It’s no secret the rich tend to pay less in taxes than the rest of us. But the gap isn’t as big as most people think.
The income group included in the recent Republican proposal to overhaul the U.S. tax code received the smallest average federal tax bill of any of the income groups in 2015, according to data from the Congressional Budget Office. This group – so-called households at the very top of the income ladder – paid an average federal tax bill of $24,169.
That’s just 1.2 percent of the average federal tax bill. And it’s the same proportion that the average U.S. worker paid last year.
Here’s why: That proportion covers the differences between the top 1 percent of the income ladder and the bottom 99 percent, the CBO said. The top 1 percent and the bottom 99 percent are neither equal in terms of income nor even in terms of levels of work to earn it.
And many of the federal taxes that the richest people pay are not the ones a few simple words describe.
That means the wealthiest Americans pay a tax bite that’s too broad. The top 1 percent pays 13.1 percent of the tax burden, or 2.2 percent of the average tax bill for all income groups, according to the Bureau of Economic Analysis.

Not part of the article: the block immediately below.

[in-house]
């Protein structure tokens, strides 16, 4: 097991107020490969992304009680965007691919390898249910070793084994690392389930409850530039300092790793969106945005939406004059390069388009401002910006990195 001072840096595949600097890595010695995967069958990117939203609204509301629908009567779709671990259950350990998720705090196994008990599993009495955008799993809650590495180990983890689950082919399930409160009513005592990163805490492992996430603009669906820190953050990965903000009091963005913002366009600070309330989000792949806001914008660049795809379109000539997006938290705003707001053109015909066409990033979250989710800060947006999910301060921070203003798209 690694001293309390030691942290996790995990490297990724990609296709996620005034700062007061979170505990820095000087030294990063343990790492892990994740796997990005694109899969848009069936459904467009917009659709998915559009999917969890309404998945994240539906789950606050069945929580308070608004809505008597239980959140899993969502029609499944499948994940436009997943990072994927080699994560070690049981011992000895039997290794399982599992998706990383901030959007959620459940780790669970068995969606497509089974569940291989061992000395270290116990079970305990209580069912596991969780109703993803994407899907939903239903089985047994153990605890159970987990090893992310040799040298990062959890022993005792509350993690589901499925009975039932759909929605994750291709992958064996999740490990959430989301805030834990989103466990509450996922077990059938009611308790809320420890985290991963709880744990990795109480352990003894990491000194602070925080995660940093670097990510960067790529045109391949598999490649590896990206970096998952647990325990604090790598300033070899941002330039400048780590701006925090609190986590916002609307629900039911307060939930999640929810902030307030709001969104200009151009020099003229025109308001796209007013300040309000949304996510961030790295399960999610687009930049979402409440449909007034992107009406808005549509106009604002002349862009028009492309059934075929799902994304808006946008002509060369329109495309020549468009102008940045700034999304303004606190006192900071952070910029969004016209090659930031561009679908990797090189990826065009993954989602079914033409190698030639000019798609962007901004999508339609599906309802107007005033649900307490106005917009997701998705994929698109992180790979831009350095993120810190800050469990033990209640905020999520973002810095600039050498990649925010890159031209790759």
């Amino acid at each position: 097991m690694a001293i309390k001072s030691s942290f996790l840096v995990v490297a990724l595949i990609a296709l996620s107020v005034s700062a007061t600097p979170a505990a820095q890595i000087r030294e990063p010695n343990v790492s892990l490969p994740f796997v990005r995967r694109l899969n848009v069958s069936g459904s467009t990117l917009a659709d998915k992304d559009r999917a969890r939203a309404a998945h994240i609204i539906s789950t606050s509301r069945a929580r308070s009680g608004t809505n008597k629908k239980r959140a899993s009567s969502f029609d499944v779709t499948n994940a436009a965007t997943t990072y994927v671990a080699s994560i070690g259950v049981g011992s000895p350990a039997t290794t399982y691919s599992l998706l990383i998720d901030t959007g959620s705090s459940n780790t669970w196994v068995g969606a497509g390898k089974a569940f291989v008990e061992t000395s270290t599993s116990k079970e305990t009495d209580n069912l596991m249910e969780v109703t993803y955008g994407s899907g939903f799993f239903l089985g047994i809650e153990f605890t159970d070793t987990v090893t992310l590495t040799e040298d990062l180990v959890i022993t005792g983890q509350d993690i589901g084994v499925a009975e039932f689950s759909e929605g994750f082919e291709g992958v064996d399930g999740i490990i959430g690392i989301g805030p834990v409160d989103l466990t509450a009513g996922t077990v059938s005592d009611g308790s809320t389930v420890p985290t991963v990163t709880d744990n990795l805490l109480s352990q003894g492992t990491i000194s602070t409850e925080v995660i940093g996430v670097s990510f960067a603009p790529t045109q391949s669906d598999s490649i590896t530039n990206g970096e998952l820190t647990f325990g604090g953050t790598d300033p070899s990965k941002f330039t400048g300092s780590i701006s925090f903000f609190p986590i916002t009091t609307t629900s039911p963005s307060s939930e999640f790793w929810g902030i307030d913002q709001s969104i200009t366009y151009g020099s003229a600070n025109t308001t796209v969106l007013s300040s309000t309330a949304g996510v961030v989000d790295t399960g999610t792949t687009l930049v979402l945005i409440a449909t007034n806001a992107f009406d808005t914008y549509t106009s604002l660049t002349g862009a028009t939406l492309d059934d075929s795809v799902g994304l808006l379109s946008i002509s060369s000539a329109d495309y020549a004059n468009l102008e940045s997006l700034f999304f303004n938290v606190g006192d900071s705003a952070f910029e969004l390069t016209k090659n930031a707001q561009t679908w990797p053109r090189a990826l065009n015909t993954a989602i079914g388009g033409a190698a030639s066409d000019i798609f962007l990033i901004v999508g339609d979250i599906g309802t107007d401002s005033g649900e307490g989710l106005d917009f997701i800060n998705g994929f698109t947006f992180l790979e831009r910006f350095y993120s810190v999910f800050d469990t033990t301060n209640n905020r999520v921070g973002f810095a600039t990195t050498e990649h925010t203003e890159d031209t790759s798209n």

That’s up from 10.6 percent of the tax burden in 1970. And it’s worth pointing out that over time, the federal income tax rate for top-bracket taxpayers did go up in stages, peaking at 70 percent in 1981. But other federal taxes, such as taxes on estate and gift taxes, also were cut. And Congress has since cut them further.
By contrast, many rich people pay very few taxes at all, as TechPresident explains:
The richest Americans have incredibly low tax bills, largely because they are very creative, lawyers, business executives and entrepreneurs. They are pretty successful in transferring their profits, which are often passed up to their children. By some estimates, these folks are paying under 9 percent of their net incomes in taxes (over and above their investment earnings).
And there’s one more reason why the richest people are receiving a larger percentage of the federal tax bill than the middle class: Wealthy people aren’t using the resources of the federal government much, the CBO noted.
People in the top 0.1 percent use $3.5 trillion of the U.S. government’s $11.8 trillion in government expenditures from fiscal year 2014 to 2015, the CBO found. That’s a total of 20 percent of federal expenditures in fiscal year 2014.
On the other hand, the top 1 percent spent a total of just $59 billion on federal government programs. That’s about 3 percent of federal expenditures in fiscal year 2014.